How to make your Email user friendly


Apart from Social Media the predominant business tool for communications is email. Unfortunately we all tend to use it in different ways and what I would like to do is to suggest ways that will make it more effective, more productive and more safe.

Let me start with email signatures which vary quite considerably but really should be of value to the recipient. How often have you received an email from someone who did not share their title, their web address or more importantly their contact number. It is frustrating particularly when you want to phone them to discuss something of importance that may take the deal across the line.

I would suggest that a basic email signature has your full name, title, phone number work and mobile and your web address. You can make it even more engaging by adding the following; a schedular which allows people restricted access to your calendar so they can book a call, Zoom meeting or other. You could let them know that you are out of the office at certain times of the day or that if you send an email out of hours that you do not expect an immediate response. I am including an image of my own email signature which has worked well for many years and please feel free to use the elements that work for you.

There are loads of videos on Youtube showing you how to set up your email signature so I will not go into that here.

Email is really the modern form of a letter except it is much faster and easier to send which has massive advantages over its predecessor but we should recognise it has dangers which we will look at now. Emails coming from anyone in your organisation represent you and we need to control what is being said, who is saying it and the tone in which it is being said. Do you look at sample emails leaving your organisation to ensure that your reputation is being maintained. Is there a consistent tone being used and are your employees reminded of their responsibility when sending emails, in other words do you have a code of ethics clearly telling people what is permitted and what is not acceptable.

Email allows you instant response which is great but is also presents serious issues. I remember feeling badly wronged by the CEO of a company who was moving his business to a rival. In response I sat down and wrote, lets say an email that reflected my mood at the time. I read it over and was about to send it when common sense struck me. I parked it overnight and when I read it the next morning I completely changed it and wished the CEO every success for the future and told him my door was always open. Eight months later he came back saying that he had made a mistake and wanted to renew our business relationship. That year they spent €350k with us and stayed on for another five years when our relationship came to its natural conclusion. I still look back at the contents of that first draft of the email and it reminds me of the old adage of 'act in haste and repent at leisure'. Have you any employees that may be a bit hasty in their response and how do you manage that?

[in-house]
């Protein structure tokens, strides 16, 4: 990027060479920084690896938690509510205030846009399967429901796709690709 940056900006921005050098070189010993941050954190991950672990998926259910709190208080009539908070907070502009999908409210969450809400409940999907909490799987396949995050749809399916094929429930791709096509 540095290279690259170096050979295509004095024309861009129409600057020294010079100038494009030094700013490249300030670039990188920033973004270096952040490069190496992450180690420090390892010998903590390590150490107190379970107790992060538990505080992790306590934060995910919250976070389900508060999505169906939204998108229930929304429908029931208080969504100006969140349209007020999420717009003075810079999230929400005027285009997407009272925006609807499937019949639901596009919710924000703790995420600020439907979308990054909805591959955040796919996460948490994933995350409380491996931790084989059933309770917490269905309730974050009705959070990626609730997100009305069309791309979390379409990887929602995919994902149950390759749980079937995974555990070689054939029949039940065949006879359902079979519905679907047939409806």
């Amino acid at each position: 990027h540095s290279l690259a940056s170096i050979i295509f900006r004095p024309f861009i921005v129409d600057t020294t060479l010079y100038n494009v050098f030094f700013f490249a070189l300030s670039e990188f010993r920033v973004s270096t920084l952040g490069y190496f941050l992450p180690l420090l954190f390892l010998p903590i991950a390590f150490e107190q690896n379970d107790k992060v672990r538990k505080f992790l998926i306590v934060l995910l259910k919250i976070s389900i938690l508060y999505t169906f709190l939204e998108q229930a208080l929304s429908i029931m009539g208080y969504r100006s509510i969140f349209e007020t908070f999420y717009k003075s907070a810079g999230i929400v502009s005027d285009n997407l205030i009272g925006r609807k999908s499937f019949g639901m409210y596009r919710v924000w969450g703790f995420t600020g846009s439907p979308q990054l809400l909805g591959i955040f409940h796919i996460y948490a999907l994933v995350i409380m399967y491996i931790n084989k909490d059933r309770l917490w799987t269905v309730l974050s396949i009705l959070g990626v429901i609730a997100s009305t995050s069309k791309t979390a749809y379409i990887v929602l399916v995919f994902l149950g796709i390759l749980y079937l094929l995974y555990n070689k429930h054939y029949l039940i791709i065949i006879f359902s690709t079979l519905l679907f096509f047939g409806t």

Finally, here are some suggestions to help you look more business like when sending emails. Many organisations use info@, sales@, admin@ and yet email is better when it is personal. Why not substitute alan@ or anne@ instead even though they may not actually work there. This gives the impression that those contacting the office are talking with real people who will look after them.

Don't forget to change messages when you are on leave or at holiday time to manage the expectations of those trying to contact you.

Last but not least, I still come across email addresses such as sean56789@gmail.com which suggests that the email is coming from a private contact rather than a business. If that is you, consider moving to sean@xyz.com which will give recipients a more positive perception of your business.


If you would like more business tips please go to www.alecwdrew.com or schedule a call.